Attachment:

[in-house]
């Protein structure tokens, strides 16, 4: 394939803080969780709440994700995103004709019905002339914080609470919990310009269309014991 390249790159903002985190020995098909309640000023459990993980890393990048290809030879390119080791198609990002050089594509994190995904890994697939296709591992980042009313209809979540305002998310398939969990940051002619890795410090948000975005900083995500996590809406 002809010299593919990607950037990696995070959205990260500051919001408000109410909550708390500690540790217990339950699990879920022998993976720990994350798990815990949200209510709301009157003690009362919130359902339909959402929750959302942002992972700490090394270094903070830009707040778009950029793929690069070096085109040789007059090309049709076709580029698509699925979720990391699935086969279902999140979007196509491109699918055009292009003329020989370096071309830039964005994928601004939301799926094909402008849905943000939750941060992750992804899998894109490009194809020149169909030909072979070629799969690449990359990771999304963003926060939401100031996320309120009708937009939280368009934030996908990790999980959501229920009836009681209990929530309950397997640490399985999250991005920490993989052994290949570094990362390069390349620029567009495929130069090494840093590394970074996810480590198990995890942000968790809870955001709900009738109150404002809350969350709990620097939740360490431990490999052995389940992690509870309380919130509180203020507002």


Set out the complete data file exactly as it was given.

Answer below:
[in-house]
């Protein structure tokens, strides 16, 4: 394939803080969780709440994700995103004709019905002339914080609470919990310009269309014991 390249790159903002985190020995098909309640000023459990993980890393990048290809030879390119080791198609990002050089594509994190995904890994697939296709591992980042009313209809979540305002998310398939969990940051002619890795410090948000975005900083995500996590809406 002809010299593919990607950037990696995070959205990260500051919001408000109410909550708390500690540790217990339950699990879920022998993976720990994350798990815990949200209510709301009157003690009362919130359902339909959402929750959302942002992972700490090394270094903070830009707040778009950029793929690069070096085109040789007059090309049709076709580029698509699925979720990391699935086969279902999140979007196509491109699918055009292009003329020989370096071309830039964005994928601004939301799926094909402008849905943000939750941060992750992804899998894109490009194809020149169909030909072979070629799969690449990359990771999304963003926060939401100031996320309120009708937009939280368009934030996908990790999980959501229920009836009681209990929530309950397997640490399985999250991005920490993989052994290949570094990362390069390349620029567009495929130069090494840093590394970074996810480590198990995890942000968790809870955001709900009738109150404002809350969350709990620097939740360490431990490999052995389940992690509870309380919130509180203020507002």